Cairo police fought protesters demanding an end to army rule for a third day today and morgue officials said the death toll had risen to 33, with many victims shot in the worst violence since the uprising that toppled President Hosni Mubarak.
Tens of thousands of people packed Tahrir Square, the epicentre of the anti-Mubarak revolt in January and February, as darkness fell, despite the clashes that threaten to disrupt Egypt's first free election in decades, due to start next week.
Protesters have brandished bullet casings in the square, where police moved in with batons and tear gas on Saturday against a protest then dominated by Islamists but since driven by young people with secular aims. Police deny using live fire.
Medical sources at Cairo's main morgue said 33 corpses had been received there since Saturday, most of them with bullet wounds. At least 1,250 people have been wounded, a Health Ministry source said.
"I've seen the police beat women my mother's age. I want military rule to end," said protester Mohamed Gamal, 21.
Army generals were feted for their part in easing Mubarak out, but hostility to their rule has hardened since, especially over attempts to set new constitutional principles that would keep the military permanently beyond civilian control.
Police attacked a makeshift hospital in the square after dawn today but were driven back by protesters hurling chunks of concrete from smashed pavements, witnesses said.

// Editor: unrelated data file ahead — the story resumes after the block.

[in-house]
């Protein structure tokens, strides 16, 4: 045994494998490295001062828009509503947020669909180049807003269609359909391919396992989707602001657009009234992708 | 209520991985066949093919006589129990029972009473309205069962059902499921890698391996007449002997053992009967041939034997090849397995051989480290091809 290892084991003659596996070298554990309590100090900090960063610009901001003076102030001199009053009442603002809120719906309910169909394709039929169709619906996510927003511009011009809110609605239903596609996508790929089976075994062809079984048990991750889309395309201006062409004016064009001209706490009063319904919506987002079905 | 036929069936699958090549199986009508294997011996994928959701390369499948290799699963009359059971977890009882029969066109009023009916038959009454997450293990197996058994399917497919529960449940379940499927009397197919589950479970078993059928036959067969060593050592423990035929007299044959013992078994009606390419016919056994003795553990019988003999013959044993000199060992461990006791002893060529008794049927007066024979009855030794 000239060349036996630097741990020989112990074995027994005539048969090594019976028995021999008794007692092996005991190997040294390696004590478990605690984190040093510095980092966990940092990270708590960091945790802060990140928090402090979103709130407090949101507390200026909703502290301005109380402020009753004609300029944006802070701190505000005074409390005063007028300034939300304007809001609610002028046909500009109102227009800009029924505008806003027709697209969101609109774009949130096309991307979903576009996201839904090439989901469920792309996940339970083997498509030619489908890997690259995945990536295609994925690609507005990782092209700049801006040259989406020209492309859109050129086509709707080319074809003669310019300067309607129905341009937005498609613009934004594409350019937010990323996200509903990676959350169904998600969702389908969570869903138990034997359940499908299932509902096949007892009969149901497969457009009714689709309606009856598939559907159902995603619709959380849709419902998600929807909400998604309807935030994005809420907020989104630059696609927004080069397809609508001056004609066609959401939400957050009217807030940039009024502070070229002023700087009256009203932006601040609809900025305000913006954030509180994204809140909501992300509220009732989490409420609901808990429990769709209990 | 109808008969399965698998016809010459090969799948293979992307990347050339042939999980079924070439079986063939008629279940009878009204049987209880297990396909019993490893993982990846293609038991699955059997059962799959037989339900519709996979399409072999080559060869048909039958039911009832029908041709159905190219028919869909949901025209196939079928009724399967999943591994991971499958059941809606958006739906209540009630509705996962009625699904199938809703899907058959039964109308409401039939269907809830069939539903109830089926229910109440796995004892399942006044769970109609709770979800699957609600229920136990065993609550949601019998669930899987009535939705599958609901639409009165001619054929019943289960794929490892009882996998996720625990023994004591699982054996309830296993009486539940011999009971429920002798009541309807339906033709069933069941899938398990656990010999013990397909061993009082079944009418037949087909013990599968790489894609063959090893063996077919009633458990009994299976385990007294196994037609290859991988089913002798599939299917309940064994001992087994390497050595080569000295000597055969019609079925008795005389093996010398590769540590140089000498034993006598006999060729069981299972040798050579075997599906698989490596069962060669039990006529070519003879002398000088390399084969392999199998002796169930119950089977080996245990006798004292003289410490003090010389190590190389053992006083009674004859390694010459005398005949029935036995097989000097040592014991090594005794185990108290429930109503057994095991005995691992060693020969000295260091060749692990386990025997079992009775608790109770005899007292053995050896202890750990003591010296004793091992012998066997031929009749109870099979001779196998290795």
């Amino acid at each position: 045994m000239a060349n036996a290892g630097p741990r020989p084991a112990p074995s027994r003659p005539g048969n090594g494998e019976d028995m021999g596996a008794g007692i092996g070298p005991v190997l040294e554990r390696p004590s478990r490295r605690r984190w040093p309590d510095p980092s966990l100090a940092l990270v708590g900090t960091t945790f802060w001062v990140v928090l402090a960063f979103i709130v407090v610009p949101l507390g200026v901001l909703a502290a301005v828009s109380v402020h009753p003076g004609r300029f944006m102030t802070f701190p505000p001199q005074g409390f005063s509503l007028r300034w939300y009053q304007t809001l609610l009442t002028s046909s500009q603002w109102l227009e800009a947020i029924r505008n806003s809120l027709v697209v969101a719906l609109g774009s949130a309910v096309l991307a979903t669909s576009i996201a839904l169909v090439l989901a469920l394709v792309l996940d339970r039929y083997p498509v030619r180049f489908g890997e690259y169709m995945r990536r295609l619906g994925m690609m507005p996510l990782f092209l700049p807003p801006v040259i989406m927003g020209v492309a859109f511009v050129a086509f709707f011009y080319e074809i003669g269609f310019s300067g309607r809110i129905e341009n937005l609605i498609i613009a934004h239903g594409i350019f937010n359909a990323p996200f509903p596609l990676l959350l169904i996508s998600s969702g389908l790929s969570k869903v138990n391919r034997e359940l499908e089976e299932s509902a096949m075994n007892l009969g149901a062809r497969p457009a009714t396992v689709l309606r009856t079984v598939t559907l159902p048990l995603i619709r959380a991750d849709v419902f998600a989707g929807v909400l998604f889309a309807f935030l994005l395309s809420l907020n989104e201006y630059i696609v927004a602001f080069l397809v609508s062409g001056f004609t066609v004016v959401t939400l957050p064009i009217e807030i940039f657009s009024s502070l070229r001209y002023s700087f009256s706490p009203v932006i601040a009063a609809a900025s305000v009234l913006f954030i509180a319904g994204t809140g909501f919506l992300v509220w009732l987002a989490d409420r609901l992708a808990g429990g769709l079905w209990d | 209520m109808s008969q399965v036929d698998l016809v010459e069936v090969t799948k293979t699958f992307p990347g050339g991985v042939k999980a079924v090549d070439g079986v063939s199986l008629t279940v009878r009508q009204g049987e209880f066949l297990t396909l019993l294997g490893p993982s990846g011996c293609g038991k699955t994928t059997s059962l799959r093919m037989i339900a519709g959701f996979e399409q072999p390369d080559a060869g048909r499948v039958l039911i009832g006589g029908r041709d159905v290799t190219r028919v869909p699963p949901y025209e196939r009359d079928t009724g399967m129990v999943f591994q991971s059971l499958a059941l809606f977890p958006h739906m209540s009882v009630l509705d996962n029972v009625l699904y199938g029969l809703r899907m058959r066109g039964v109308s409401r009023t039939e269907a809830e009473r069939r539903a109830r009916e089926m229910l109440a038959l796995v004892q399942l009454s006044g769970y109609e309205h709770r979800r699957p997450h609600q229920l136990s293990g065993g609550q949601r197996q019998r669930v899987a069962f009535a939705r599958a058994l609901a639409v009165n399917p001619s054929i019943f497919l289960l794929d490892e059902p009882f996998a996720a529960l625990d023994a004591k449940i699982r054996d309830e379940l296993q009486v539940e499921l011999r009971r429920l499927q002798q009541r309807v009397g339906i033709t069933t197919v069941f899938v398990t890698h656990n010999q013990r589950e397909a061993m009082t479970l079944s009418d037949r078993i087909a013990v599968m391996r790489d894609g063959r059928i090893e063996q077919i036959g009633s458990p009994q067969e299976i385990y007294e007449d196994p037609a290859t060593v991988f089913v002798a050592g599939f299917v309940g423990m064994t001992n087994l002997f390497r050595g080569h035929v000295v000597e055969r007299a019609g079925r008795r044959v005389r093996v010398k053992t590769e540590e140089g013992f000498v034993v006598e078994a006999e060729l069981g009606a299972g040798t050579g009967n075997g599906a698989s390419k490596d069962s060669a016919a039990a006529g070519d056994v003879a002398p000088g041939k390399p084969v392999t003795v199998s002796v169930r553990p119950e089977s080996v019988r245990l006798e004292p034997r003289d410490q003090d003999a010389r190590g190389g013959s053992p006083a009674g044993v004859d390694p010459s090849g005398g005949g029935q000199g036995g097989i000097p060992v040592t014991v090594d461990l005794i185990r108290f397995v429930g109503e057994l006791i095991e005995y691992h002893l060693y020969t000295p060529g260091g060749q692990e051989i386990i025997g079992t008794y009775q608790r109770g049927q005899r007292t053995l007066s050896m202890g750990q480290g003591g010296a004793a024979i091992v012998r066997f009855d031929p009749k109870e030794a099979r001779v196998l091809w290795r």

"Don't go out there, you'll end up martyrs like the others," protesters told people emerging from a metro station at Tahrir Square.
The violence casts a pall over the first round of voting in Egypt's staggered and complex election process, which starts on 28 November in Cairo and elsewhere. The army says the polls will go ahead, but the unrest could deter voters in the capital.
In an apparent sop to protesters, the army council issued a law to bar from political life "those who work to corrupt political life and damage the interests of the nation".
The announcement was unlikely to satisfy political parties and activists who have called for a blanket ban on former members of Mubarak's now defunct National Democratic Party.
"This is a meaningless move by the military council. In fact this is a slap in the face of protesters and those who died to demand freedom and respect," said activist Mohamed Fahmy. "The council is out of step with the people."
Some Egyptians, including Islamists who expect to do well in the vote, say the ruling army council may be stirring insecurity to prolong its rule, a charge the military denies.
German Foreign Minister Guido Westerwelle said violence must end. "This is quite evidently an attempt to thwart a democratic transition process," he said.
Political uncertainty has gripped Egypt since Mubarak's fall, while sectarian clashes, labour unrest, gas pipeline sabotage and a gaping absence of tourists have paralysed the economy and prompted a widespread yearning for stability.
The state news agency MENA said 63 flights to and from Cairo had been cancelled because of the latest unrest.
The military plans to keep its presidential powers until a new constitution is drawn up and a president is elected in late 2012 or early 2013. Protesters want a much swifter transition.
The army said today it had intervened in central Cairo to protect the Interior Ministry, not to clear demonstrators from nearby Tahrir Square, whom it also offered to protect.
"The protesters have a right to protest, but we must stand between them and the Interior Ministry," said General Saeed Abbas. "The armed forces will continue in their plans for parliamentary elections and securing the vote."